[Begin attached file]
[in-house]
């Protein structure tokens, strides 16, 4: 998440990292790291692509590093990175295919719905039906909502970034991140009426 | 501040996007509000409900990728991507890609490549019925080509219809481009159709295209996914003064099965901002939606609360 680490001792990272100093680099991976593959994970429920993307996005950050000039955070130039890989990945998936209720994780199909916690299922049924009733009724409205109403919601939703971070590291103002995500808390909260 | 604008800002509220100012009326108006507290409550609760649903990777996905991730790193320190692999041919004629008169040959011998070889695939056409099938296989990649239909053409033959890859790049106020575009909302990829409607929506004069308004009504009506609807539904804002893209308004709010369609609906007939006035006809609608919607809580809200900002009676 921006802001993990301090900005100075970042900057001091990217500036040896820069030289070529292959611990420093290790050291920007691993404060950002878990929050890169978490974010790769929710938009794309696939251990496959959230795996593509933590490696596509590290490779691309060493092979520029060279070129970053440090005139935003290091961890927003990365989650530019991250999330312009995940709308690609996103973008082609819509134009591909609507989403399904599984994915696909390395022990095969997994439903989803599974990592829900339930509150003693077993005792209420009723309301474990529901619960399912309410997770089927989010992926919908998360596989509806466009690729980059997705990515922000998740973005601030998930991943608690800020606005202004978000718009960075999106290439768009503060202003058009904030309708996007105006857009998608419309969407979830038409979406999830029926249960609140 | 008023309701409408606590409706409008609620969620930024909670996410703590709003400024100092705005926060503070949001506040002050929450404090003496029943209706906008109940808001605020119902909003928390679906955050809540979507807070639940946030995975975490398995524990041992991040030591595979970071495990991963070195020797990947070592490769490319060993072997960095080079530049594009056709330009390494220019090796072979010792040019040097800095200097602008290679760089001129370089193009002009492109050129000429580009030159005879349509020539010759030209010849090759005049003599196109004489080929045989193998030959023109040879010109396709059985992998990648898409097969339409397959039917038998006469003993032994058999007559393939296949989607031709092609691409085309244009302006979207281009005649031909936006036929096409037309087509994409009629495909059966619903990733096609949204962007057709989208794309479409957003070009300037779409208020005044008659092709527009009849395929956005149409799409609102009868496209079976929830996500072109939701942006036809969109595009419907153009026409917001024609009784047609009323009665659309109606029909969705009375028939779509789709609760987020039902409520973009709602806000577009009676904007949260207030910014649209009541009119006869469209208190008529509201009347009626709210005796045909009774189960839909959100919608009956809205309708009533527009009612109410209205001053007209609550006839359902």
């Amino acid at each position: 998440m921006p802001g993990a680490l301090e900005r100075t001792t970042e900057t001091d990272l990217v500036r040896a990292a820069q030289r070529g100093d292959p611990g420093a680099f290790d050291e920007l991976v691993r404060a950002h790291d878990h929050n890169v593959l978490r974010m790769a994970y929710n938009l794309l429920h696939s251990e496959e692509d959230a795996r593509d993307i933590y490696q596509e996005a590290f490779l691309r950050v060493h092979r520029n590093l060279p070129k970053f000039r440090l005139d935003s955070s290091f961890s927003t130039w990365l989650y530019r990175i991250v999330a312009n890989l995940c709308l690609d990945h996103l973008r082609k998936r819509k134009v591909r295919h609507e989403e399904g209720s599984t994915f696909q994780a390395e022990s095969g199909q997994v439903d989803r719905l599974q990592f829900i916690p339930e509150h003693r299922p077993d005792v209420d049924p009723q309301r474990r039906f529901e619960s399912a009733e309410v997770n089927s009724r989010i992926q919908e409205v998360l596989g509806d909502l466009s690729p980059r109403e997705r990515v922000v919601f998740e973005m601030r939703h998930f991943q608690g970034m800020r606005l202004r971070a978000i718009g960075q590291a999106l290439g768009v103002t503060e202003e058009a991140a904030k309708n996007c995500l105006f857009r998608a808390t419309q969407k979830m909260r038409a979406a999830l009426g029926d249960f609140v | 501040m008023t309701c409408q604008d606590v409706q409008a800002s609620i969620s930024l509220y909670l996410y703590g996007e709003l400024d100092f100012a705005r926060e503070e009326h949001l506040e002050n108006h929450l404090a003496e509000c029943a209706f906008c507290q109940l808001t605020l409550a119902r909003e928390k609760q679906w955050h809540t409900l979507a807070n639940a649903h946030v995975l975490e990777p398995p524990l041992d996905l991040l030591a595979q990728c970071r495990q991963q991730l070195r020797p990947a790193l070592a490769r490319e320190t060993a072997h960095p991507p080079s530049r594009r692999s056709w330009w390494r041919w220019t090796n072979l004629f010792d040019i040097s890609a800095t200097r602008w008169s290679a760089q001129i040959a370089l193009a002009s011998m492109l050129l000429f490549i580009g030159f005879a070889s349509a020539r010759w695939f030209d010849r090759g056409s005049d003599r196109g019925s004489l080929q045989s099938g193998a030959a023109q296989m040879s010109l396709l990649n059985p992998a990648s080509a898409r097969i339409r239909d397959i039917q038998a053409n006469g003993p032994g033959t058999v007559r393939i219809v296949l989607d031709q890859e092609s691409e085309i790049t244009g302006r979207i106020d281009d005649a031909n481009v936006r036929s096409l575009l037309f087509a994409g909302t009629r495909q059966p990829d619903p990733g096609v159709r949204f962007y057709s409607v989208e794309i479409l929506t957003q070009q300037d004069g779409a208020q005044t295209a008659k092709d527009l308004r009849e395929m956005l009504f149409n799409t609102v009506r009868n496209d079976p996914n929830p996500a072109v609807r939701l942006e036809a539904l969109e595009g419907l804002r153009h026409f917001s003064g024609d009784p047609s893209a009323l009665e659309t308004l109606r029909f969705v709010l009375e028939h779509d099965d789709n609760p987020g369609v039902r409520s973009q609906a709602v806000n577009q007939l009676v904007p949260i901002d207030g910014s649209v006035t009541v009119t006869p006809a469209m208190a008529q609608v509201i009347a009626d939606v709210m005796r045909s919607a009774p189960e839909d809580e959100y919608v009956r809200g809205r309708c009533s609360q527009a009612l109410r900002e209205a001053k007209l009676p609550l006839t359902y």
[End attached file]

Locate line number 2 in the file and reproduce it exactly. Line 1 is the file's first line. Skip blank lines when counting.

């Protein structure tokens, strides 16, 4: 998440990292790291692509590093990175295919719905039906909502970034991140009426 | 501040996007509000409900990728991507890609490549019925080509219809481009159709295209996914003064099965901002939606609360 680490001792990272100093680099991976593959994970429920993307996005950050000039955070130039890989990945998936209720994780199909916690299922049924009733009724409205109403919601939703971070590291103002995500808390909260 | 604008800002509220100012009326108006507290409550609760649903990777996905991730790193320190692999041919004629008169040959011998070889695939056409099938296989990649239909053409033959890859790049106020575009909302990829409607929506004069308004009504009506609807539904804002893209308004709010369609609906007939006035006809609608919607809580809200900002009676 921006802001993990301090900005100075970042900057001091990217500036040896820069030289070529292959611990420093290790050291920007691993404060950002878990929050890169978490974010790769929710938009794309696939251990496959959230795996593509933590490696596509590290490779691309060493092979520029060279070129970053440090005139935003290091961890927003990365989650530019991250999330312009995940709308690609996103973008082609819509134009591909609507989403399904599984994915696909390395022990095969997994439903989803599974990592829900339930509150003693077993005792209420009723309301474990529901619960399912309410997770089927989010992926919908998360596989509806466009690729980059997705990515922000998740973005601030998930991943608690800020606005202004978000718009960075999106290439768009503060202003058009904030309708996007105006857009998608419309969407979830038409979406999830029926249960609140 | 008023309701409408606590409706409008609620969620930024909670996410703590709003400024100092705005926060503070949001506040002050929450404090003496029943209706906008109940808001605020119902909003928390679906955050809540979507807070639940946030995975975490398995524990041992991040030591595979970071495990991963070195020797990947070592490769490319060993072997960095080079530049594009056709330009390494220019090796072979010792040019040097800095200097602008290679760089001129370089193009002009492109050129000429580009030159005879349509020539010759030209010849090759005049003599196109004489080929045989193998030959023109040879010109396709059985992998990648898409097969339409397959039917038998006469003993032994058999007559393939296949989607031709092609691409085309244009302006979207281009005649031909936006036929096409037309087509994409009629495909059966619903990733096609949204962007057709989208794309479409957003070009300037779409208020005044008659092709527009009849395929956005149409799409609102009868496209079976929830996500072109939701942006036809969109595009419907153009026409917001024609009784047609009323009665659309109606029909969705009375028939779509789709609760987020039902409520973009709602806000577009009676904007949260207030910014649209009541009119006869469209208190008529509201009347009626709210005796045909009774189960839909959100919608009956809205309708009533527009009612109410209205001053007209609550006839359902």